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Q:  Where can I see my license online?

A:   The general site for viewing your license is at the ULS.

For pending applications, use the FCC file number we provide in your notification, and search here:

For existing granted licenses, search here:


Q:  I got a notice from the FCC ( that said: “Narrowbanding Action Needed!”  What do I need to do?
A:  If your e-mail looks like this partial FCC e-mail, then this *IS* a legitimate notice from the FCC, and your license truly does have one of two issues that needs to be resolved before your license is fully narrowband-compliant.  You either need to 1) add narrowband designations and remove wideband designations, or 2)  just remove any remaining wideband designations on your license.

If you have modified your license in the past in an effort to be narrowband-compliant, and you still received an e-mail notification from the FCC for it, it is likely because of how the change was made.  Over the past several years, most licensing companies only *added* the narrowband emissions without *removing* the wideband emissions because the FCC promised they’d automatically delete all the wideband emissions for every license.  That promise was not fulfilled, and all of those wideband designations remain.  Now those emissions have to manually be deleted from each license.  Once all emissions on the license are 11KXXXX or numerically lower (like 8KXXXX, for example), the license is compliant.  Anything numerically above 11KXXXX (like 20KXXXX, for example) is still considered wideband and must be removed.


Q:  Why can't I see my pending application online?

A:  The FCC does batch filings every Monday through Friday at midnight, Eastern Time.  If your pending application isn't showing up, it would mean one of two things:  1) The FCC had issues with their batch filing and your application won't show up until after the next batch filing (this occurs about once or twice a month), or 2) We made a typo when entering the FCC File Number in your e-mail notification (which is rare, but we are human).  If you see a screen that says, "No Matches Found" after searching for your application, verify the information is accurate (by searching for the applicant's name instead of the FCC File Number), then try again the next day after a normal batch filing (the days AFTER the Monday through Friday filings - which would be Tuesday through Saturday).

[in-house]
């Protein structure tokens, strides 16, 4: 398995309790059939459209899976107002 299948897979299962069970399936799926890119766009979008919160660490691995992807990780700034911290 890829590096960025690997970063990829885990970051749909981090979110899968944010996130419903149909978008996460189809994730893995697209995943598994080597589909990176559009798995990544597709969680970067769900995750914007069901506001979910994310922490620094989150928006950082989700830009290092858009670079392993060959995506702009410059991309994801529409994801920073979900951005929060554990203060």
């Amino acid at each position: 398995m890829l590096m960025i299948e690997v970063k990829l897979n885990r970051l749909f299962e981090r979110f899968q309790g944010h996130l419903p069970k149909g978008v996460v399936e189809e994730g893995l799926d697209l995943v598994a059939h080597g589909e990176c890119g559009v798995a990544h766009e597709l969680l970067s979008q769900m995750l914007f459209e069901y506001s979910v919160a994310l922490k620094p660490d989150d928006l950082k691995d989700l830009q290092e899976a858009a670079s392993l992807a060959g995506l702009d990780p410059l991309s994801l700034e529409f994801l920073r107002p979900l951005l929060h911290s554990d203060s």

Q:  How long is a license valid?

A:  Any new license is valid for 10 years, and any renewed license is valid for another 10 years.  Modifying a license does not extend the expiration date of the license.


Q:  Why didn't I get the frequencies I requested?

A:  We make every effort to give you the frequencies you request; however, the frequencies you receive when your license arrives at the FCC may not match what you requested.  The most common reason for this is that another existing licensee is already using the frequencies you requested in too-close of a range to your system and will result in interference to either you or them.  Other reasons include submitting invalid frequencies or submitting frequencies that the FCC has already specified are ONLY for certain uses that don't apply to your license.


Q:  What is narrowbanding?  How do I know if I am compliant?

A:  The FCC decided that January 1, 2013 was the deadline for converting licenses and radio equipment to narrowband use.  This is similar to the recent conversion the FCC required for televisions – everyone has to do it.  This means that any UHF and VHF frequencies that have an emission designation higher than 11KXXXX need to change from wideband to narrowband (or lower designations such as digital, MotoTrbo, NexEdge, or 6.25 kHz).  Obviously, January 1, 2013 has come and gone.  Through mid-April of 2015, the FCC has not done more than require the conversion to occur before a renewal or modification my take place for an existing license.  During April of 2015, they informed coordinators that they are allowed to ignore any non-compliant licenses (listing 20K emissions only) in processing searches for new licensees.